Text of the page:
To produce plant-based cheeses that have the feel and taste of dairy cheese, scientists are turning to fermentation. In a new search resultscientists from the University of Copenhagen demonstrate the potential of fermentation to produce climate-friendly cheeses that people want to eat.
Nearly thirty kilos of cheese are consumed each year by the average dairy-loving Dane. But increasing pressure on Earth’s resources and climate change demand that our food system shift toward a more plant-based orientation. As a result, scientists are investigating how to turn protein-rich plants like peas and beans into a new generation of non-dairy cheeses with the same sensory properties as the dairy-based ones that humans have enjoyed for thousands of years.
Several plant-based cheeses are already on the market. The challenge is that plant proteins behave differently than milk proteins when you try to make cheese from them. To address this challenge, producers add starch or coconut oil to harden plant-based cheeses, as well as a range of flavorings to make them taste like cheese.
But it turns out that this can be achieved with the help of nature’s smallest creatures. As part of a new research result from the Department of Food Sciences at the University of Copenhagen, researcher Carmen Masiá has succeeded in developing plant-based cheeses made from yellow pea proteins with a firm texture and profile. improved aroma. It achieved this by using the same natural fermentation process with bacteria that we have used with milk-based cheeses for thousands of years.
“Fermentation is an incredibly powerful tool for developing flavor and texture in plant-based cheeses. In this study, we show that bacteria can be used to develop the firmness of non-dairy cheese in a very short time while reducing the “grain flavor. yellow pea protein, which is used as the main and only source of protein,” explains Masiá.
Fresh cheese after eight hours
This result builds on the results of research carried out last year by the same researcher, who discovered that yellow pea protein was a good “protein base” for making plant-based fermented cheeses. In the new result, the researcher examined twenty-four bacterial combinations made from bacterial cultures provided by the biotechnology company Chr. Hansen, where Masiá is completing her industrial doctorate.
“The aim of this study was to combine commercially available bacterial cultures, suitable for fermentation of a plant raw material, and test them in a pea protein matrix to develop both taste and texture “suitable for fermentation. a cheese-like product. And, although some bacterial combinations performed better than others, they all provided firm gels and reduced the taste of the samples,” explains the researcher.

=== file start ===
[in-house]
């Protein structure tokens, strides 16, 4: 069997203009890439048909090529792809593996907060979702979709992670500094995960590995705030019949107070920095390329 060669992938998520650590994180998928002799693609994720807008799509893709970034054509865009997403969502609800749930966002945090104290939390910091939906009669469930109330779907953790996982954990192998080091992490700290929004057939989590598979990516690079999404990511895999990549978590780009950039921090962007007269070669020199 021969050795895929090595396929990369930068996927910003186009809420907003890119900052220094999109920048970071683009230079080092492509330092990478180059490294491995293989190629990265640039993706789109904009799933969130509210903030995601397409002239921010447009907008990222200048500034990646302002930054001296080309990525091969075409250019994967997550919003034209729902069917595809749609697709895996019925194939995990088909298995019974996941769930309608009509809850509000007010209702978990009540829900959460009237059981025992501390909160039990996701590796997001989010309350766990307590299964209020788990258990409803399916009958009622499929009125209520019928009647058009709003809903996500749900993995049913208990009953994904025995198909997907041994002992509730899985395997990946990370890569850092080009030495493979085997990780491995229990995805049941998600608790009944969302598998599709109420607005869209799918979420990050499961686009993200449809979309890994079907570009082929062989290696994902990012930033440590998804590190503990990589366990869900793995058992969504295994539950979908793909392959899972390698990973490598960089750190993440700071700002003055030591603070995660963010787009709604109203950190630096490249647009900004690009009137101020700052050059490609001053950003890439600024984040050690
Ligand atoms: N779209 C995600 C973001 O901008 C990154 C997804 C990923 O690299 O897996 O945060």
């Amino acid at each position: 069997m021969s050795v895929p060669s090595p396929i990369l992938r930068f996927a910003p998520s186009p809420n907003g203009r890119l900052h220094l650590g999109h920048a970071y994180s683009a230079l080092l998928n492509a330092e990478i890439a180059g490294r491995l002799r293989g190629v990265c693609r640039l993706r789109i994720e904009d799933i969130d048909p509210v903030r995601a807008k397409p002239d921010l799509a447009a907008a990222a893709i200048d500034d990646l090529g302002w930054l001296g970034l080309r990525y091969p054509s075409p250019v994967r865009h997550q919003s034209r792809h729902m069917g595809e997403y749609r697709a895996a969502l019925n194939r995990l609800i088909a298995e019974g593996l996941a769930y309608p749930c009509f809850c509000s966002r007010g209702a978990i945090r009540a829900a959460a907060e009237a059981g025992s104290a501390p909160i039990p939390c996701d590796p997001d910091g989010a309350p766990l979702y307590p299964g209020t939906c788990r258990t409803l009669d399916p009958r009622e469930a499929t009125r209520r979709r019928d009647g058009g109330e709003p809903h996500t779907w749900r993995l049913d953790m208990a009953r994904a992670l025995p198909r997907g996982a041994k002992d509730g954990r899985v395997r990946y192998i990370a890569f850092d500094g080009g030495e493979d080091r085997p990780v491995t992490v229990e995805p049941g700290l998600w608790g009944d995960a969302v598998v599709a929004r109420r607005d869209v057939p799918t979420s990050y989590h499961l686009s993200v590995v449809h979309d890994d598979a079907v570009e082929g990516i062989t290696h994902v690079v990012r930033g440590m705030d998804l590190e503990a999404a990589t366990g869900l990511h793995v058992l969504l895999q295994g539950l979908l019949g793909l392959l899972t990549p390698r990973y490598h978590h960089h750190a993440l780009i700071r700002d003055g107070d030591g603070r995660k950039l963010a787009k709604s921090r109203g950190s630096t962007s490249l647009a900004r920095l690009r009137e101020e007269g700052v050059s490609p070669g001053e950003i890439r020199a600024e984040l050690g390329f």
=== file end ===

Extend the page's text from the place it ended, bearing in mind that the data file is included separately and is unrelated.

To study the behavior of the bacterial combinations, the scientist inoculated them into a protein base based on yellow pea protein. After just eight hours of incubation, the result was a firm “cheese-like gel” reminiscent of a fresh, soft white cheese.
“All of the bacterial mixtures produced firm gels, meaning you can get a fermentation-induced gel without necessarily adding starch or coconut oil to the base. From an aromatic point of view, we had two objectives: to reduce the compounds that characterize the taste of the yolk. peas, and to produce compounds normally found in dairy cheese. Here we saw that some bacteria were more effective than others at producing certain volatile compounds, but they all worked very well at reducing taste, which is a very positive result. mixes the dairy aromatic notes acquired in different degrees,” explains Masiá.
Taste and feel are everything
The researcher emphasizes that there is still a way to go before achieving this plant-based cheese, but that research is on the right track. According to her, suitable bacterial compositions and cultures must be developed in order to obtain the optimal characteristics of those of the cheese. Additionally, plant-based cheese may need to mature over time to develop flavor and character, just as dairy-based cheeses do.
Finally, the new generation of fermented vegetable cheeses must be judged by consumers, so that the flavor is perfect. The ultimate goal is to make plant-based cheeses so delicious that people seek them out and buy them.
“The hardest part right now is that while many people would like to eat plant-based cheese, they are unhappy with its taste and mouthfeel. Ultimately, that means no no matter how sustainable, nutritious, etc. a food product is, people are not interested in buying it if it does not offer a good consumption experience,” explains Masiá, who adds:
“We must remember that dairy cheese production has been studied for many years, so it is not something we can imitate overnight with completely different raw materials. Nonetheless, many scientists and companies are making great strides in the field; I hope we get closer to making dairy-free cheeses that taste great in the next few years. We’re getting there.
The study was conducted in collaboration between the Department of Food Science and microbial ingredient supplier Chr. Hansen, a bioscience company that produces ingredients for, among others, the food and pharmaceutical industries.
What is fermentation:
Fermentation is an ancient technique originating from China. Today it is used to make beer, wine, cheese, pharmaceuticals and much more. Fermented foods are preserved by initiating a fermentation process during which natural lactic acid bacteria and enzymes are formed. This is done when microorganisms convert sugars in selected foods into lactic acid, acetic acid and carbon dioxide. This makes foods acidic and prevents the growth of putrefactive and disease-causing bacteria.
The first textual evidence of cabbage fermentation is found in China’s oldest collection of poems, Shi Jing (Book of Odes), which dates back to around 600 BC.
– This press release was originally published on the University of Copenhagen website